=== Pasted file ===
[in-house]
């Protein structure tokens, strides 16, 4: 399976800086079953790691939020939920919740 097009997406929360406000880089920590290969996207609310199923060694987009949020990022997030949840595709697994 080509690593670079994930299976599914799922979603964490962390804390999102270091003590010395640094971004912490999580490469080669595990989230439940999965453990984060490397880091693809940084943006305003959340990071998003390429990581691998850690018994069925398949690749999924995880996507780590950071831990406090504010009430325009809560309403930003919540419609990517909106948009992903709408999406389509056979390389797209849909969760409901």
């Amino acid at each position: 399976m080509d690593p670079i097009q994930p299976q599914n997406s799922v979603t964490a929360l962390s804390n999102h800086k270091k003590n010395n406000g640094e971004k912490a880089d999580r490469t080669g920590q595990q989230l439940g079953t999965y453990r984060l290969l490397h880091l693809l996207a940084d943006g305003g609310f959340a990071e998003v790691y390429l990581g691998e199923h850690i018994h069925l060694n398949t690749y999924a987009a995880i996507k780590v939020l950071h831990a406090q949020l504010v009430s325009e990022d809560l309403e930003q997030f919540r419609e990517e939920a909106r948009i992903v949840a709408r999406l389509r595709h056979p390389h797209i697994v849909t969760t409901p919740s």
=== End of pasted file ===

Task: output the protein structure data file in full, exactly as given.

[in-house]
């Protein structure tokens, strides 16, 4: 399976800086079953790691939020939920919740 097009997406929360406000880089920590290969996207609310199923060694987009949020990022997030949840595709697994 080509690593670079994930299976599914799922979603964490962390804390999102270091003590010395640094971004912490999580490469080669595990989230439940999965453990984060490397880091693809940084943006305003959340990071998003390429990581691998850690018994069925398949690749999924995880996507780590950071831990406090504010009430325009809560309403930003919540419609990517909106948009992903709408999406389509056979390389797209849909969760409901």
């Amino acid at each position: 399976m080509d690593p670079i097009q994930p299976q599914n997406s799922v979603t964490a929360l962390s804390n999102h800086k270091k003590n010395n406000g640094e971004k912490a880089d999580r490469t080669g920590q595990q989230l439940g079953t999965y453990r984060l290969l490397h880091l693809l996207a940084d943006g305003g609310f959340a990071e998003v790691y390429l990581g691998e199923h850690i018994h069925l060694n398949t690749y999924a987009a995880i996507k780590v939020l950071h831990a406090q949020l504010v009430s325009e990022d809560l309403e930003q997030f919540r419609e990517e939920a909106r948009i992903v949840a709408r999406l389509r595709h056979p390389h797209i697994v849909t969760t409901p919740s």